Hepatitis C knowledge among new injection drug users

John J. Jost, Lloyd A. Goldsamt, Alex Harocopos, Paul Kobrak, Michael C. Clatts

Research output: Contribution to journalArticlepeer-review


Aims: New injection drug users (IDUs) are vulnerable to hepatitis C infection from risky injection practices. This article considers the range of hepatits C virus (HCV) knowledge among participants in a 2-year study examining the behaviours of new IDUs. Methods: Respondents (n 36) were members of a cohort of new IDUs recruited in the New York City metropolitan area whose first injection occurred within the previous 18 months. Respondents were offered human immuno virus (HIV), hepatits B virus (HBV) and HCV testing. Two tested HIV positive and 12 tested HCV positive. During pre-test counselling they completed a qualitative interview focusing on aspects of HCV including: transmission, symptoms, long-term effects, prevention, treatment, concern regarding contracting HCV and how this concern impacted drug use and injection practices. Findings: Substantial gaps were seen in HCV knowledge. While respondents were aware that HCV is a blood-borne virus, the majority had only approximate knowledge regarding transmission, symptoms and effects. Respondents reported little discussion of HCV with peers and minimal concern about contracting HCV, especially compared with HIV. Conclusion: Accurate HCV information is failing to reach new IDUs, and new IDUs may not value the little information they do receive. More effective and innovative efforts are required to disseminate effective HCV prevention information to new IDUs.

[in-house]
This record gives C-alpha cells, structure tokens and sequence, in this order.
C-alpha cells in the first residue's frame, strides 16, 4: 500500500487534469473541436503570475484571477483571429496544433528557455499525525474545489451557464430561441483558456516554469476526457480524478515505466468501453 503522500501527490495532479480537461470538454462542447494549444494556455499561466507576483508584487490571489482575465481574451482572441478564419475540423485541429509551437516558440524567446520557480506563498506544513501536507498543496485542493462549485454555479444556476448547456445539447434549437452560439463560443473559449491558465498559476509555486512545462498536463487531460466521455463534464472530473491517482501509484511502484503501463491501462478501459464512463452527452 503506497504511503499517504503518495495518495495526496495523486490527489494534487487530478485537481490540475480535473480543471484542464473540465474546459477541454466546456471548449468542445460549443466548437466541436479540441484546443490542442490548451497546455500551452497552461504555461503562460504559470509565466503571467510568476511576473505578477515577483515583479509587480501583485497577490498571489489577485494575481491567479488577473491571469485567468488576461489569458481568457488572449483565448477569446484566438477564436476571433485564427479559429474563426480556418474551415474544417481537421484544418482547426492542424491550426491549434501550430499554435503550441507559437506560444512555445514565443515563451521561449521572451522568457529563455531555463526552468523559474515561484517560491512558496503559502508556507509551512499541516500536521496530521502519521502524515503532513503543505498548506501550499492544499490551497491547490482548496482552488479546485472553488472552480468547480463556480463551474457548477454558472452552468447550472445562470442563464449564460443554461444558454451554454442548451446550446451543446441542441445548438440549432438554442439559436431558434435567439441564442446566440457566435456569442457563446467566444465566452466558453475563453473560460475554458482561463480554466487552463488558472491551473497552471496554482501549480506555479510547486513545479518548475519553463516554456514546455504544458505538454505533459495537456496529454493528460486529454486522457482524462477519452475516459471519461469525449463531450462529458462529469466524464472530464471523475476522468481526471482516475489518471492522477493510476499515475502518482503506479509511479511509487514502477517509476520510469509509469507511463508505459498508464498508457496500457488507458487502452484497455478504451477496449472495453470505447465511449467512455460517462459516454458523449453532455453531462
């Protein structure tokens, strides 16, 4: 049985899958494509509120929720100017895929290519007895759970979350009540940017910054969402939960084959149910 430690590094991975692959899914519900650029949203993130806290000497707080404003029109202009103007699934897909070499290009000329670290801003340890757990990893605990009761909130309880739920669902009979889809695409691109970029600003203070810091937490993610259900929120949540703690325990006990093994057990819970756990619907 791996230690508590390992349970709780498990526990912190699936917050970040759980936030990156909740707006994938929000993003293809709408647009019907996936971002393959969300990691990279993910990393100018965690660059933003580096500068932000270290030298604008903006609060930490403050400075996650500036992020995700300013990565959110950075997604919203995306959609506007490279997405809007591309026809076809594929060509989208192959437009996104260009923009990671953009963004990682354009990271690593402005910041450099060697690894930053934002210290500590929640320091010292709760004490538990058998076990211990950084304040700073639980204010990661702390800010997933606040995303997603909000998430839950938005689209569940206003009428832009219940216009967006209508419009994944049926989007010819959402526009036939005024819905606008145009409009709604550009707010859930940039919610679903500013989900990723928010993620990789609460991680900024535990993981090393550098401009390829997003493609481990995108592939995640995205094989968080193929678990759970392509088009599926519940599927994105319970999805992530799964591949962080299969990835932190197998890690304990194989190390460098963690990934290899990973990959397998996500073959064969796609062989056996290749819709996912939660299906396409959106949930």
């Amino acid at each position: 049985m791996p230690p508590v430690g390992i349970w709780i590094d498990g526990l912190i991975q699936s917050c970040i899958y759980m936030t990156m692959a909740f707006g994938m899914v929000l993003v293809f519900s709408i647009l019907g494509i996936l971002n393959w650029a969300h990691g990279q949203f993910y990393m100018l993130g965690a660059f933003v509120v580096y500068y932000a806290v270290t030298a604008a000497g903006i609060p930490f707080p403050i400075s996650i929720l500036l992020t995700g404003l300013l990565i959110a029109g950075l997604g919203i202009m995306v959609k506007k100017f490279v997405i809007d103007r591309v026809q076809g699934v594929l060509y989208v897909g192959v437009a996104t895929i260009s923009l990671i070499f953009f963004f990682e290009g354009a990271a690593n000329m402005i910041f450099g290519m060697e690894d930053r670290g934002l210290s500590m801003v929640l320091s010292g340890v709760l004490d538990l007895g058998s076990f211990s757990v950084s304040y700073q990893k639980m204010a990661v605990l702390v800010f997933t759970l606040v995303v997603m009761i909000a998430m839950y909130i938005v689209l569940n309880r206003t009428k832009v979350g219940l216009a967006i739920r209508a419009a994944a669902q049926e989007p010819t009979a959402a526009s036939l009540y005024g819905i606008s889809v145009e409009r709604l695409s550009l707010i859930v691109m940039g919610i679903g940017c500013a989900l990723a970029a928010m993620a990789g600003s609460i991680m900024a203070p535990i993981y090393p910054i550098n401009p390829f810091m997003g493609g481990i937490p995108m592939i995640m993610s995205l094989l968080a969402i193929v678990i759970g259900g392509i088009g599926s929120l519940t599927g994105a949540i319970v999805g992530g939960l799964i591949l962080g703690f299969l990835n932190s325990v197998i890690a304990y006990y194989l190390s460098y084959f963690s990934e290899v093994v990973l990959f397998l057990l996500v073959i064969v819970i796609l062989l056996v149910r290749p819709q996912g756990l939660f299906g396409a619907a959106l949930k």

Original languageEnglish (US)
Pages (from-to)821-834
Number of pages14
JournalDrugs: Education, Prevention and Policy
Issue number6
StatePublished - Dec 2010

ASJC Scopus subject areas

  • Medicine (miscellaneous)
  • Health(social science)


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